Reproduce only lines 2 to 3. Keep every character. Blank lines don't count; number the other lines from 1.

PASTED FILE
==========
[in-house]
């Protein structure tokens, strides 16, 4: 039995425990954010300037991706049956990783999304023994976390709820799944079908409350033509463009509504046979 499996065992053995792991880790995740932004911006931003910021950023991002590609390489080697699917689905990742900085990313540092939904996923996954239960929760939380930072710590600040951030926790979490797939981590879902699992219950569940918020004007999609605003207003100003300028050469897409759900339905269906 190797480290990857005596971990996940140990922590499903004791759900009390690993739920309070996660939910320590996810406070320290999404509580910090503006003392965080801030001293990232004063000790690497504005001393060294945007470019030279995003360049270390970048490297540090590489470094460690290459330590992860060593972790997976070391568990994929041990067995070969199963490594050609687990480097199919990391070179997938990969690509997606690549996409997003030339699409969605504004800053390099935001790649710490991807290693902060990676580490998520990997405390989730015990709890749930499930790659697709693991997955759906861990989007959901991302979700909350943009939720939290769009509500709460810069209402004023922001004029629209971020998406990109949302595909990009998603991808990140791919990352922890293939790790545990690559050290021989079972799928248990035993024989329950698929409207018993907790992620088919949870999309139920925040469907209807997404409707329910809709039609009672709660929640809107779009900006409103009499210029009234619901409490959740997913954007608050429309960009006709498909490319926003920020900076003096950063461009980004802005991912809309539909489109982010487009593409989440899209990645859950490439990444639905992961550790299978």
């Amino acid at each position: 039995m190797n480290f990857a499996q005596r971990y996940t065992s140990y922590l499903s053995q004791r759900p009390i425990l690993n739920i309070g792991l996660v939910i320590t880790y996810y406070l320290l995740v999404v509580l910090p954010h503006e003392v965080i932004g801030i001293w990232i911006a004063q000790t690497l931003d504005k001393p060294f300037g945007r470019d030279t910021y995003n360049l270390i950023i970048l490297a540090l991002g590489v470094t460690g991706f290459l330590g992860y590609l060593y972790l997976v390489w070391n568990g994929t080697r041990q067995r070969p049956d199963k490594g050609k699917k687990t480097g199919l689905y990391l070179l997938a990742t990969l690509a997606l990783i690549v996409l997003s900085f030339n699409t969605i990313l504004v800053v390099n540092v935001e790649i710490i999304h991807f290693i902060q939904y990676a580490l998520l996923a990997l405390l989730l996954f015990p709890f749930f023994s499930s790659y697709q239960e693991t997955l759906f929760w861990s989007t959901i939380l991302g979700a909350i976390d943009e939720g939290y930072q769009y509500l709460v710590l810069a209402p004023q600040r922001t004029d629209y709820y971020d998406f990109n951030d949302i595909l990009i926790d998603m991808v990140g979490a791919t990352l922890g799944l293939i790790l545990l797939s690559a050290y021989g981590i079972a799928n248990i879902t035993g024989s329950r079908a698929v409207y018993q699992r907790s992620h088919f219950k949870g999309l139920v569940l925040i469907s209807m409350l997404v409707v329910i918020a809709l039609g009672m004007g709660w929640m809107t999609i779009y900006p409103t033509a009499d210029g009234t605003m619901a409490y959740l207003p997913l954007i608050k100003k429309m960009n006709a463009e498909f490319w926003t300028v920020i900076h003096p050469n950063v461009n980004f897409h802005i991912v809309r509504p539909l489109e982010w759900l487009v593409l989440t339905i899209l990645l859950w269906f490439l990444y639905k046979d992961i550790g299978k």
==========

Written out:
């Protein structure tokens, strides 16, 4: 039995425990954010300037991706049956990783999304023994976390709820799944079908409350033509463009509504046979 499996065992053995792991880790995740932004911006931003910021950023991002590609390489080697699917689905990742900085990313540092939904996923996954239960929760939380930072710590600040951030926790979490797939981590879902699992219950569940918020004007999609605003207003100003300028050469897409759900339905269906 190797480290990857005596971990996940140990922590499903004791759900009390690993739920309070996660939910320590996810406070320290999404509580910090503006003392965080801030001293990232004063000790690497504005001393060294945007470019030279995003360049270390970048490297540090590489470094460690290459330590992860060593972790997976070391568990994929041990067995070969199963490594050609687990480097199919990391070179997938990969690509997606690549996409997003030339699409969605504004800053390099935001790649710490991807290693902060990676580490998520990997405390989730015990709890749930499930790659697709693991997955759906861990989007959901991302979700909350943009939720939290769009509500709460810069209402004023922001004029629209971020998406990109949302595909990009998603991808990140791919990352922890293939790790545990690559050290021989079972799928248990035993024989329950698929409207018993907790992620088919949870999309139920925040469907209807997404409707329910809709039609009672709660929640809107779009900006409103009499210029009234619901409490959740997913954007608050429309960009006709498909490319926003920020900076003096950063461009980004802005991912809309539909489109982010487009593409989440899209990645859950490439990444639905992961550790299978």
């Amino acid at each position: 039995m190797n480290f990857a499996q005596r971990y996940t065992s140990y922590l499903s053995q004791r759900p009390i425990l690993n739920i309070g792991l996660v939910i320590t880790y996810y406070l320290l995740v999404v509580l910090p954010h503006e003392v965080i932004g801030i001293w990232i911006a004063q000790t690497l931003d504005k001393p060294f300037g945007r470019d030279t910021y995003n360049l270390i950023i970048l490297a540090l991002g590489v470094t460690g991706f290459l330590g992860y590609l060593y972790l997976v390489w070391n568990g994929t080697r041990q067995r070969p049956d199963k490594g050609k699917k687990t480097g199919l689905y990391l070179l997938a990742t990969l690509a997606l990783i690549v996409l997003s900085f030339n699409t969605i990313l504004v800053v390099n540092v935001e790649i710490i999304h991807f290693i902060q939904y990676a580490l998520l996923a990997l405390l989730l996954f015990p709890f749930f023994s499930s790659y697709q239960e693991t997955l759906f929760w861990s989007t959901i939380l991302g979700a909350i976390d943009e939720g939290y930072q769009y509500l709460v710590l810069a209402p004023q600040r922001t004029d629209y709820y971020d998406f990109n951030d949302i595909l990009i926790d998603m991808v990140g979490a791919t990352l922890g799944l293939i790790l545990l797939s690559a050290y021989g981590i079972a799928n248990i879902t035993g024989s329950r079908a698929v409207y018993q699992r907790s992620h088919f219950k949870g999309l139920v569940l925040i469907s209807m409350l997404v409707v329910i918020a809709l039609g009672m004007g709660w929640m809107t999609i779009y900006p409103t033509a009499d210029g009234t605003m619901a409490y959740l207003p997913l954007i608050k100003k429309m960009n006709a463009e498909f490319w926003t300028v920020i900076h003096p050469n950063v461009n980004f897409h802005i991912v809309r509504p539909l489109e982010w759900l487009v593409l989440t339905i899209l990645l859950w269906f490439l990444y639905k046979d992961i550790g299978k």